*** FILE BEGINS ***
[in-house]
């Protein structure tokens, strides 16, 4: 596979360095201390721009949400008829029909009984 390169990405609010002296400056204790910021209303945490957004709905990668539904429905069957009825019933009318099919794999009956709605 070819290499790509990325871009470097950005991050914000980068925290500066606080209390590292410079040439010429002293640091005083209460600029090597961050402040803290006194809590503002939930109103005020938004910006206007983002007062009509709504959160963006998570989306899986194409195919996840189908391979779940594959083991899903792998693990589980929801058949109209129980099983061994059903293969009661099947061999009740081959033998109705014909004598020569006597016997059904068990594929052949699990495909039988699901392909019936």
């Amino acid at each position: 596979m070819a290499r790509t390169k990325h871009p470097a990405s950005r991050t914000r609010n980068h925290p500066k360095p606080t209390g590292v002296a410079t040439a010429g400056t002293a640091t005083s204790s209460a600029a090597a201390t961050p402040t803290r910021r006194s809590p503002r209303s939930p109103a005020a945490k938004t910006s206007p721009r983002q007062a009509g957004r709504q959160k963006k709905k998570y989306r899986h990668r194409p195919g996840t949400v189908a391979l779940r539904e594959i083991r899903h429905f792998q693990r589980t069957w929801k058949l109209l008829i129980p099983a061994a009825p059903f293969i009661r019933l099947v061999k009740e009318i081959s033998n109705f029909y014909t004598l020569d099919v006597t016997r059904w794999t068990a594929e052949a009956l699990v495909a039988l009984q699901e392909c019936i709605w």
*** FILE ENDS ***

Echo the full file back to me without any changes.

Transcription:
[in-house]
């Protein structure tokens, strides 16, 4: 596979360095201390721009949400008829029909009984 390169990405609010002296400056204790910021209303945490957004709905990668539904429905069957009825019933009318099919794999009956709605 070819290499790509990325871009470097950005991050914000980068925290500066606080209390590292410079040439010429002293640091005083209460600029090597961050402040803290006194809590503002939930109103005020938004910006206007983002007062009509709504959160963006998570989306899986194409195919996840189908391979779940594959083991899903792998693990589980929801058949109209129980099983061994059903293969009661099947061999009740081959033998109705014909004598020569006597016997059904068990594929052949699990495909039988699901392909019936």
């Amino acid at each position: 596979m070819a290499r790509t390169k990325h871009p470097a990405s950005r991050t914000r609010n980068h925290p500066k360095p606080t209390g590292v002296a410079t040439a010429g400056t002293a640091t005083s204790s209460a600029a090597a201390t961050p402040t803290r910021r006194s809590p503002r209303s939930p109103a005020a945490k938004t910006s206007p721009r983002q007062a009509g957004r709504q959160k963006k709905k998570y989306r899986h990668r194409p195919g996840t949400v189908a391979l779940r539904e594959i083991r899903h429905f792998q693990r589980t069957w929801k058949l109209l008829i129980p099983a061994a009825p059903f293969i009661r019933l099947v061999k009740e009318i081959s033998n109705f029909y014909t004598l020569d099919v006597t016997r059904w794999t068990a594929e052949a009956l699990v495909a039988l009984q699901e392909c019936i709605w």